March Insight: Storm in AT1-cup?

March Insight: Storm in AT1-cup?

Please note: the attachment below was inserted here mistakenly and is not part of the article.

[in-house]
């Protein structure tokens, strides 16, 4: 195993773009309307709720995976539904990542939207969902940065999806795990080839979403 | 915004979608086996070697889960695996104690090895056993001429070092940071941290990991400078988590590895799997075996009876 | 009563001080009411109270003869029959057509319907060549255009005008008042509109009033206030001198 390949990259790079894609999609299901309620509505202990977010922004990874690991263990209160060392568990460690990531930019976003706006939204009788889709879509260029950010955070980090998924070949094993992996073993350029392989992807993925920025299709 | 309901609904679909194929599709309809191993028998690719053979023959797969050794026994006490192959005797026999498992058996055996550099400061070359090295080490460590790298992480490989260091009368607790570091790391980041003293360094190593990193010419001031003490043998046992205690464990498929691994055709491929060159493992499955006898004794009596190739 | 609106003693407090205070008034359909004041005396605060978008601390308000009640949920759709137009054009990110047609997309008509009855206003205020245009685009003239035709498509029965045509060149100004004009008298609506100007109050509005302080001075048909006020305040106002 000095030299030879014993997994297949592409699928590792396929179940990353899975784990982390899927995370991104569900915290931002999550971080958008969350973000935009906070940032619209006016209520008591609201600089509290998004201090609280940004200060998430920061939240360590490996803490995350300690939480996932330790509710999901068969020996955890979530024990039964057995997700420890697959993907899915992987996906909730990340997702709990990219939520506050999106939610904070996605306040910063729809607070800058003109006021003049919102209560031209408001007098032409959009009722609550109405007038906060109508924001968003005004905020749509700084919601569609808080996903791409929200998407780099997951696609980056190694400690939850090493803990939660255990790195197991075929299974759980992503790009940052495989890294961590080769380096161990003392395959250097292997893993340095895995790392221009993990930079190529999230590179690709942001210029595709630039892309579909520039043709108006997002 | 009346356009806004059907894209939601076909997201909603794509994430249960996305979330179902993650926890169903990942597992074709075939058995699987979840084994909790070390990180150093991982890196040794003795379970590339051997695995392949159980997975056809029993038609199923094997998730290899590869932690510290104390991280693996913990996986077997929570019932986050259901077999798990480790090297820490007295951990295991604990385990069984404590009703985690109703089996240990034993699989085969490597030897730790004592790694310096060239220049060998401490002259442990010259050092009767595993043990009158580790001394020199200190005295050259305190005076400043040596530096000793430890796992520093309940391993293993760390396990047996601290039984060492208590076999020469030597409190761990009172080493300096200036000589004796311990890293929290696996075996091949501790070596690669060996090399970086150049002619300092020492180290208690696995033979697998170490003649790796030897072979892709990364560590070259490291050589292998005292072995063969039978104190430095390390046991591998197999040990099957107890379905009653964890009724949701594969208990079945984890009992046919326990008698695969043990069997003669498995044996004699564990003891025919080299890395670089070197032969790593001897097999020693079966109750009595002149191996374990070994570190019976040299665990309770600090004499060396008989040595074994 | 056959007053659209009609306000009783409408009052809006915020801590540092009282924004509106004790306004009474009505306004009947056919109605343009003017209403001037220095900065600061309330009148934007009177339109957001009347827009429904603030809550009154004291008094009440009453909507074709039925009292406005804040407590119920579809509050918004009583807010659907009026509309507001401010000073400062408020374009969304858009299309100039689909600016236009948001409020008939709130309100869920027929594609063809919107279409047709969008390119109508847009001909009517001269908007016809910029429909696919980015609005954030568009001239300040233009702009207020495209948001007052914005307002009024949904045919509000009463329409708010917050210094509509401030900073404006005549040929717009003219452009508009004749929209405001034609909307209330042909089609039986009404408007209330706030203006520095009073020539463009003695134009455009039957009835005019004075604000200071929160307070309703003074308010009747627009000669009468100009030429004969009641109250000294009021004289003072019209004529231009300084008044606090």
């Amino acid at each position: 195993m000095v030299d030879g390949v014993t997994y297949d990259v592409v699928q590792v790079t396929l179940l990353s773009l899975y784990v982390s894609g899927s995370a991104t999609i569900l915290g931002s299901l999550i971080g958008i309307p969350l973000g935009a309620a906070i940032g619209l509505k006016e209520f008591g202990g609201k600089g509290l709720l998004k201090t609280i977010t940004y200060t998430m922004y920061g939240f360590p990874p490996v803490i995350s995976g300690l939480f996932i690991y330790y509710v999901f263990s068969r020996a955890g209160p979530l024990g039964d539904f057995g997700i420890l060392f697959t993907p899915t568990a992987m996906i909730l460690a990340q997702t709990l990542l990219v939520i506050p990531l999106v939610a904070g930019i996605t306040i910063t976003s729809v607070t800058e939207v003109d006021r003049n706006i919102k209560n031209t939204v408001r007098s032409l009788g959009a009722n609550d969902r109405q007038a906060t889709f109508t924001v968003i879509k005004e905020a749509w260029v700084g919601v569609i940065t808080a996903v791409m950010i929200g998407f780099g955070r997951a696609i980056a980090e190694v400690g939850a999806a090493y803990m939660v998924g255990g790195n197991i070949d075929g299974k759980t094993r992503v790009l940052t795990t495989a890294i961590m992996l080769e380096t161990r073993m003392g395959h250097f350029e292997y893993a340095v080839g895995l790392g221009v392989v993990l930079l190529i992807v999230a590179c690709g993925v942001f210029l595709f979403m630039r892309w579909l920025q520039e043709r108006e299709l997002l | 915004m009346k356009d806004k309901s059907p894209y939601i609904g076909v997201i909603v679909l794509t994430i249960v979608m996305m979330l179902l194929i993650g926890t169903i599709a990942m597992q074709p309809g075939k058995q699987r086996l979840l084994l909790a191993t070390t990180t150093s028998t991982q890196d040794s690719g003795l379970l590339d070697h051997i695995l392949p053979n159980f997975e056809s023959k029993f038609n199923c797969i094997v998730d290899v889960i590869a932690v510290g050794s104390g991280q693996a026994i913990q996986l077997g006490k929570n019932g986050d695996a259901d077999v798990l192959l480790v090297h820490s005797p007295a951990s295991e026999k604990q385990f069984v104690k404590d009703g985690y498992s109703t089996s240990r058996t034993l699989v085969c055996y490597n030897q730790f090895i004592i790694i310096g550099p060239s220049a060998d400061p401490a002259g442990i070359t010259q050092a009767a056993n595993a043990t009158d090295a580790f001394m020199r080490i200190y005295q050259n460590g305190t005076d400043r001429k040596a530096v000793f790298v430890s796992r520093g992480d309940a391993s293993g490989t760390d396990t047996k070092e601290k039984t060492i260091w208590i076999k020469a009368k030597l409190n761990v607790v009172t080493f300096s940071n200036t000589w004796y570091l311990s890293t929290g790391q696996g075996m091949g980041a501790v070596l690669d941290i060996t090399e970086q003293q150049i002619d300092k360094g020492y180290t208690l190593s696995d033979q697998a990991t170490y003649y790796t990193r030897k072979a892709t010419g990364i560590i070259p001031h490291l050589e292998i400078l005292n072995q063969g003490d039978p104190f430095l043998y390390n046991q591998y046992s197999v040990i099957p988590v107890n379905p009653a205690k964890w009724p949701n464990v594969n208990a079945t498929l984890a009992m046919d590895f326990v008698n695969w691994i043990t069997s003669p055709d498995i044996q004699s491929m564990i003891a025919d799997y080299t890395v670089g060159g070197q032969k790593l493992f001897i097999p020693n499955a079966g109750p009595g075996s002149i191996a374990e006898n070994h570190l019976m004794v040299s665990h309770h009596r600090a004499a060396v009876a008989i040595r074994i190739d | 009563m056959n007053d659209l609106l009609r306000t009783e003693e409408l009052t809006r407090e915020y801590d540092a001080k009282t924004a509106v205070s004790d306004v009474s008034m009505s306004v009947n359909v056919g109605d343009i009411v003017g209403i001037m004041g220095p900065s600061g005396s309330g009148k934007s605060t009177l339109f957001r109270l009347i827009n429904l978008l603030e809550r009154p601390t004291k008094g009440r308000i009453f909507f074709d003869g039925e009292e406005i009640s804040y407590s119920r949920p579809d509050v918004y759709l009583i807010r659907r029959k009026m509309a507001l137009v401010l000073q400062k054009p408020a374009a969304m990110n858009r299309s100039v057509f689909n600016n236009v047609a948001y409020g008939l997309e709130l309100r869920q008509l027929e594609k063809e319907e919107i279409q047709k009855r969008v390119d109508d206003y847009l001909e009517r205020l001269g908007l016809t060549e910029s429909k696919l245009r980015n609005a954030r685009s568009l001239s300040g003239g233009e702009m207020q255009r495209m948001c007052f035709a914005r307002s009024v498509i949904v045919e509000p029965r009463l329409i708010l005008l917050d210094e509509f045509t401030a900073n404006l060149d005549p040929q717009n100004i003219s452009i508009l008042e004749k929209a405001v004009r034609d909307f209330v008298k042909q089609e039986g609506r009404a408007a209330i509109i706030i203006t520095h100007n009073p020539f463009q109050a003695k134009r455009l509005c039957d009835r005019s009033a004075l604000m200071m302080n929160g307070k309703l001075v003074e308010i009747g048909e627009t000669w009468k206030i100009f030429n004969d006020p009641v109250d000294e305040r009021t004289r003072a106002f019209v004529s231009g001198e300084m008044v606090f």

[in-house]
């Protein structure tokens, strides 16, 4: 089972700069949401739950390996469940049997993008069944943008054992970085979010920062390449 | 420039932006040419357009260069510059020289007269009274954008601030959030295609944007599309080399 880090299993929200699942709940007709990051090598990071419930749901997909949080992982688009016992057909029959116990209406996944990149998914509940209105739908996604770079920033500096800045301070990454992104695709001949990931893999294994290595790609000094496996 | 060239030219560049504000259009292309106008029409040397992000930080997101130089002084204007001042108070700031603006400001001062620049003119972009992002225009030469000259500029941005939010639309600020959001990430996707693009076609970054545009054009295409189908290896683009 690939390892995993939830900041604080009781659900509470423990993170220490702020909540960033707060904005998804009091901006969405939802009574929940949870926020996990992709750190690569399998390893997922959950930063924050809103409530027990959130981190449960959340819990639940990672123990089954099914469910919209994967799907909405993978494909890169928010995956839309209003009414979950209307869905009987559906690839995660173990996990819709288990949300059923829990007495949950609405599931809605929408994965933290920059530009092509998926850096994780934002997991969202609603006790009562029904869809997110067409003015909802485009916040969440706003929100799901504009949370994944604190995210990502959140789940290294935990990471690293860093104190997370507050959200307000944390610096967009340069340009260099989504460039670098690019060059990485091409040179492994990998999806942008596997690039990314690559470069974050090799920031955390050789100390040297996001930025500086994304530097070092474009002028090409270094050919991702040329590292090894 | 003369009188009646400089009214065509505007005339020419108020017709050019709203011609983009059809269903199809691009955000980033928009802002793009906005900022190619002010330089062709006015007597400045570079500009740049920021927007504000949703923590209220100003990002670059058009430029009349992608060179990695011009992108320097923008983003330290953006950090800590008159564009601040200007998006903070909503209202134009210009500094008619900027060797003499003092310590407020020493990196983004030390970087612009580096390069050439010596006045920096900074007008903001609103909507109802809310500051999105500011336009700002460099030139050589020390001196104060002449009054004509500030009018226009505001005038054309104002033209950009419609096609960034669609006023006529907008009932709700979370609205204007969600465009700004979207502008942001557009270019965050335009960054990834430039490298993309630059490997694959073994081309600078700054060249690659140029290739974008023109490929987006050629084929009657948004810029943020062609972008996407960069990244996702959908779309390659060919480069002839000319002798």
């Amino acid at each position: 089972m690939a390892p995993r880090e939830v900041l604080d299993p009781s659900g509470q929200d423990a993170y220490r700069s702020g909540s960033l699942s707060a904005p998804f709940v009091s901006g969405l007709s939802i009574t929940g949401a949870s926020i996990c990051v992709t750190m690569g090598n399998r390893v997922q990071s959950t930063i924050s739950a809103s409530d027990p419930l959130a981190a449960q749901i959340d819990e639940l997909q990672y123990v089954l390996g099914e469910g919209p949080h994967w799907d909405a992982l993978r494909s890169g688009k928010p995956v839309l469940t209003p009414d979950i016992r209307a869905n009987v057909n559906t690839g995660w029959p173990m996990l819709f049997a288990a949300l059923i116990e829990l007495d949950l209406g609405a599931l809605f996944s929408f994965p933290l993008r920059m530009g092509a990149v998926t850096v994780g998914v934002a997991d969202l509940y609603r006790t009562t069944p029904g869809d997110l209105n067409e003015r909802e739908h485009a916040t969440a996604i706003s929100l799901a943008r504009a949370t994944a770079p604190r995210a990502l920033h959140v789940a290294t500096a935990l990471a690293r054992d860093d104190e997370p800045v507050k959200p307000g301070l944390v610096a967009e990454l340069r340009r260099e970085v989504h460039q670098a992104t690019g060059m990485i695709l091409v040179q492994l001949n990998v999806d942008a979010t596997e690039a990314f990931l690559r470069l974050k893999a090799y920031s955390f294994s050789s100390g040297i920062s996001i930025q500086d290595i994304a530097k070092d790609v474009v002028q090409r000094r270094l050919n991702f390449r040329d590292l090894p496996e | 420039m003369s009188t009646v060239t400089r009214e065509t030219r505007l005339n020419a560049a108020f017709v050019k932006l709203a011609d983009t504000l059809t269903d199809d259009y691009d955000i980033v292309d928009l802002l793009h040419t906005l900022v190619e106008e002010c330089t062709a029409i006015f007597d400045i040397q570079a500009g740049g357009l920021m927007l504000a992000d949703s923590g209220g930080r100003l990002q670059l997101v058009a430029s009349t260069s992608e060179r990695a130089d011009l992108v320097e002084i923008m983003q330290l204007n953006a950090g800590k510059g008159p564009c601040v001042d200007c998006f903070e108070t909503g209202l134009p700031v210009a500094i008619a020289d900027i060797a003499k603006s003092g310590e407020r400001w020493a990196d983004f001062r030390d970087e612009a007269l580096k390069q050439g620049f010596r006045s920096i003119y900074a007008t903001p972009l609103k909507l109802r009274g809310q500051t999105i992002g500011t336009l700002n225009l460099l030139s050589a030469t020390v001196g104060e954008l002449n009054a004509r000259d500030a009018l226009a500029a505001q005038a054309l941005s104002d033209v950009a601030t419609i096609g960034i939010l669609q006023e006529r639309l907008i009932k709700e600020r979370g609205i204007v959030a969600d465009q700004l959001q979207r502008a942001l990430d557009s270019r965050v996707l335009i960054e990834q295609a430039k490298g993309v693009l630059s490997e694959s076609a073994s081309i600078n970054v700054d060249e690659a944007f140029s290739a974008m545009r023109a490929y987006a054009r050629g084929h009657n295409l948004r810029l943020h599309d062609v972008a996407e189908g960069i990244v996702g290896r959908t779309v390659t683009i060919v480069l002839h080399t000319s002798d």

We open with a strategy piece by Alastair George, who notes that 2023’s rally in global equities has proved unsustainable in the face of cracks in the US banking system. The weakest link in the financial system during this period of tighter monetary policy has been uncovered. However, the collapse of Silicon Valley Bank (SVB) seems a special case of mismanagement rather than a harbinger of a systemic crisis in the banking system. Furthermore, while Credit Suisse has been forced into the arms of UBS, error-prone management featured more strongly in the market dynamics than actual capital ratios. Although all banks are subject to the risk of depositor flight, the situation is not at all similar to that of 2008, in our view. There is at this time no evidence of widespread hidden losses embedded deep in the banking system. A decade of post-crisis regulation means that Tier 1 capital ratios for systemically important banks are close to double those prevailing at the time of the financial crisis. Central banks are adopting the correct approach of isolating the problem banks and providing liquidity against good collateral. In hindsight, SVB’s collapse may be seen as a trigger for the peak in US interest rates, which are now expected to fall by 140bp by the end of 2024 from current levels. Long-term bond yields have shifted lower, which, if sustained, will provide valuation relief to asset prices. This faux-banking crisis may yet come be seen as the perfect storm in a teacup, as it shifts medium-term expectations for US interest rates lower. However, global consensus earnings estimates for 2023 have continued on a downtrend over the past month. Subdued single-digit earnings forecasts for major markets are unlikely induce investors to aggressively jump back into global equities, leaving a brief rebound rather than a sustained rally our base case. We maintain a neutral outlook on both global equities and global bonds. Global equity valuations at a little above their long-term averages at a time of cyclically low earnings growth offer little directional guidance in an environment of banking stress, even in the absence of a full-blown systemic crisis.

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